Don’t Follow the Money, Unless You Follow It All the Way

“Never get out of the boat…unless you are going all the way.”
–Capt. Willard from Apocalypse Now

Some people say that if you want to know the truth about something, follow the money. That is actually not bad advice, if followed to its logical conclusion. The problem is that most people stop at the first interesting distraction on the trail. To wit:

  • Don’t take medicine; pharmaceutical companies just want to make more money off things you don’t need.
  • Monsanto makes a lot of money off GMOs, so it must be paying off researchers who say they are safe.
  • Cars would be completely safe if auto manufacturers didn’t put profit ahead of safety.

It is a strain to call these arguments, yet they are passed off uncritically in common discourse as arguments against profit-making. Money = nefarious intent, or something like it.

Let’s break this issue down. First, money is morally neutral. In whatever form it takes, rocks, tree, furs, or that green stuff we carry around, money is simply a store of value. We use it because of an economic problem called “the coincidence of wants.” Bartering, trading one usable thing for another, works well–to a point. The problem is that if I have a blanket and I need a knife, I must find someone who needs a blanket and has a knife and wants to trade at the same time I want to trade.

Money solves this problem by giving traders a way to exchange value for value in a standard denomination that can be held back for future use. Money of this form accumulates in perfectly free economies to the persons who provide the most economic value to others. One who invents, produces, and offers for sale things that benefit others will naturally acquire more money.

Never get off the boat

The values that drive a person to accumulate money are not universally, or even mostly, those that lead to unethical behavior. The pursuit of profit in the above sense is noble, though one might not conclude that from our common discourse. Popular advertising is dominated by themes of conspicuous consumption and is thin on positive portrayals of the industrialists who actually make these consumables possible. Similarly, popular culture reflects a convoluted attitude toward wealth. It is OK to be rich and show it off in myriad shallow ways, but tasteless and base to openly want to become rich, especially through business.*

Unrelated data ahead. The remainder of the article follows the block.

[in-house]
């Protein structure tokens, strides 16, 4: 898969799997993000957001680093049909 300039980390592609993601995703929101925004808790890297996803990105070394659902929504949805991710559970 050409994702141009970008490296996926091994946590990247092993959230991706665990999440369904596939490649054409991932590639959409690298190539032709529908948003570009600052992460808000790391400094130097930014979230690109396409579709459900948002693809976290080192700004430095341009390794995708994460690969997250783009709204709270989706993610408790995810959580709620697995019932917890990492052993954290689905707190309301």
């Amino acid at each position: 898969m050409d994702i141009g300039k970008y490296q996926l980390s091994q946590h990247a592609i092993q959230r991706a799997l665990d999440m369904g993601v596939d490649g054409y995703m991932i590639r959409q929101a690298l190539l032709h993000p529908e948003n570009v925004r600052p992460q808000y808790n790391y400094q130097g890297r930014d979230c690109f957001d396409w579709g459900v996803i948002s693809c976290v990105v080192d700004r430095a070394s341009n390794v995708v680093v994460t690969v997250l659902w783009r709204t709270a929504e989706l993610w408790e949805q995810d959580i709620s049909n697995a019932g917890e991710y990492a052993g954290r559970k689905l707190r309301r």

This near-universal disdain for and misunderstanding of the accumulation of wealth leads us to some strange social and political habits. We assume that if someone made a fortune, it must have been at the expense of someone somewhere who now has less. Wealth allocation through politics is the result, where politicians can appeal to the “no fairsies” element of voters’ psyches in order to take from the productive and give to the unproductive. No harm is done, so the reasoning goes, if one can be convinced that the wealthy somehow took it from the poor. No proof is needed, either, just a tear-inspiring story of someone having a hard time of it.

Our failure to recognize that political pull rather than virtuous production largely determines how wealth is distributed in this country leaves us with bad solutions to big problems. “Too big to fail” really means “politicians depend on us for re-election.” “Leveling the playing field” really means “punish the successful.” And this, my friends, is why we have to go all the way once we get off the boat.

On a tilted poker table, eventually all the money in play slides into the laps of the people on the low side. So, if you want to follow the money, figure out how the table gets tilted. It’s not hard. Businesses alone can’t do it. In a free market, they can only acquire what other people willingly pay them for goods and services. Politicians alone can’t do it. They are powerless without the money businesses make. It is the collusion between these two groups that threatens our very existence as a nation.

Once the problem is clearly seen, the solution suggests itself. Remove the mechanisms by which businesses can collude with government to gain illegitimate wealth. Remove legislators’ ability to game the tax system. Force them to stop delegating regulatory authority to unaccountable bureaucrats. Make them apply the laws they pass to themselves. In short, return government to its rightful limited role in the affairs of its citizens. Then, we will be able to follow the money to the best and brightest among us, not the sleaziest.


*For reasons I cannot fathom, Hollywood celebrities get a pass on this. Apparently it is fine to get rich through acting, but not through making things.

About Terry Noel

I am an Associate Professor of Management and Quantitative Methods at Illinois State University. My specialty is entrepreneurship.
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2 Responses to Don’t Follow the Money, Unless You Follow It All the Way

  1. Great column, Professor!


  2. Diane says:

    Collusion? Seriously?

    A democracy will continue to exist up until the time that voters discover that they can vote themselves generous gifts from the public treasury. From that moment on, the majority always votes for the candidates who promise the most benefits from the public treasury, with the result that every democracy will finally collapse due to loose fiscal policy, which is always followed by a dictatorship.


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